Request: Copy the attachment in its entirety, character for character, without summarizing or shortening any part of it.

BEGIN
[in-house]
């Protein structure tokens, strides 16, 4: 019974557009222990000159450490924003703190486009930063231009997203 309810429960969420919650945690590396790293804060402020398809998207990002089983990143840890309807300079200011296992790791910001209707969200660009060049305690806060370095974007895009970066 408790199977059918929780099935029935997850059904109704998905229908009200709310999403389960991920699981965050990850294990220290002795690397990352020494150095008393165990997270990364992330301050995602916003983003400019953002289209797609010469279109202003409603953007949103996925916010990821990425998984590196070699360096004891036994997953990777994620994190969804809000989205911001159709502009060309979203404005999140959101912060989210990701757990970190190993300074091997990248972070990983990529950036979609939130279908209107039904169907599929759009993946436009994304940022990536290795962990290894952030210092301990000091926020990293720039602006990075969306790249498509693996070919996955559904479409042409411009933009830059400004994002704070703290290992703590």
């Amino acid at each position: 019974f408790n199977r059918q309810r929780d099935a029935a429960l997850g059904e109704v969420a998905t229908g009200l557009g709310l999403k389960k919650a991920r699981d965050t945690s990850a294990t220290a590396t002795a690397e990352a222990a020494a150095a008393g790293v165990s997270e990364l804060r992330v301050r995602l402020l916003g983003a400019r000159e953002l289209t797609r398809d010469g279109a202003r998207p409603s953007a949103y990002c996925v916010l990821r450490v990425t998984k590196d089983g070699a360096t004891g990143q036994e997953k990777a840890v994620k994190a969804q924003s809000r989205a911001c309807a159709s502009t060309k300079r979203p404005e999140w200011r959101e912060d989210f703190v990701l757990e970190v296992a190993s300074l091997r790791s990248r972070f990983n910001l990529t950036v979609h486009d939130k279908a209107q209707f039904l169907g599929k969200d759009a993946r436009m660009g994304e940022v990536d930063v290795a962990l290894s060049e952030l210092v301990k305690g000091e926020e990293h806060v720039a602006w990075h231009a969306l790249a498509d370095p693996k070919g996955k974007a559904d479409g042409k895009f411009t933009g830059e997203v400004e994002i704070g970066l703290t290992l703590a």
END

[in-house]
């Protein structure tokens, strides 16, 4: 019974557009222990000159450490924003703190486009930063231009997203 309810429960969420919650945690590396790293804060402020398809998207990002089983990143840890309807300079200011296992790791910001209707969200660009060049305690806060370095974007895009970066 408790199977059918929780099935029935997850059904109704998905229908009200709310999403389960991920699981965050990850294990220290002795690397990352020494150095008393165990997270990364992330301050995602916003983003400019953002289209797609010469279109202003409603953007949103996925916010990821990425998984590196070699360096004891036994997953990777994620994190969804809000989205911001159709502009060309979203404005999140959101912060989210990701757990970190190993300074091997990248972070990983990529950036979609939130279908209107039904169907599929759009993946436009994304940022990536290795962990290894952030210092301990000091926020990293720039602006990075969306790249498509693996070919996955559904479409042409411009933009830059400004994002704070703290290992703590």
């Amino acid at each position: 019974f408790n199977r059918q309810r929780d099935a029935a429960l997850g059904e109704v969420a998905t229908g009200l557009g709310l999403k389960k919650a991920r699981d965050t945690s990850a294990t220290a590396t002795a690397e990352a222990a020494a150095a008393g790293v165990s997270e990364l804060r992330v301050r995602l402020l916003g983003a400019r000159e953002l289209t797609r398809d010469g279109a202003r998207p409603s953007a949103y990002c996925v916010l990821r450490v990425t998984k590196d089983g070699a360096t004891g990143q036994e997953k990777a840890v994620k994190a969804q924003s809000r989205a911001c309807a159709s502009t060309k300079r979203p404005e999140w200011r959101e912060d989210f703190v990701l757990e970190v296992a190993s300074l091997r790791s990248r972070f990983n910001l990529t950036v979609h486009d939130k279908a209107q209707f039904l169907g599929k969200d759009a993946r436009m660009g994304e940022v990536d930063v290795a962990l290894s060049e952030l210092v301990k305690g000091e926020e990293h806060v720039a602006w990075h231009a969306l790249a498509d370095p693996k070919g996955k974007a559904d479409g042409k895009f411009t933009g830059e997203v400004e994002i704070g970066l703290t290992l703590a």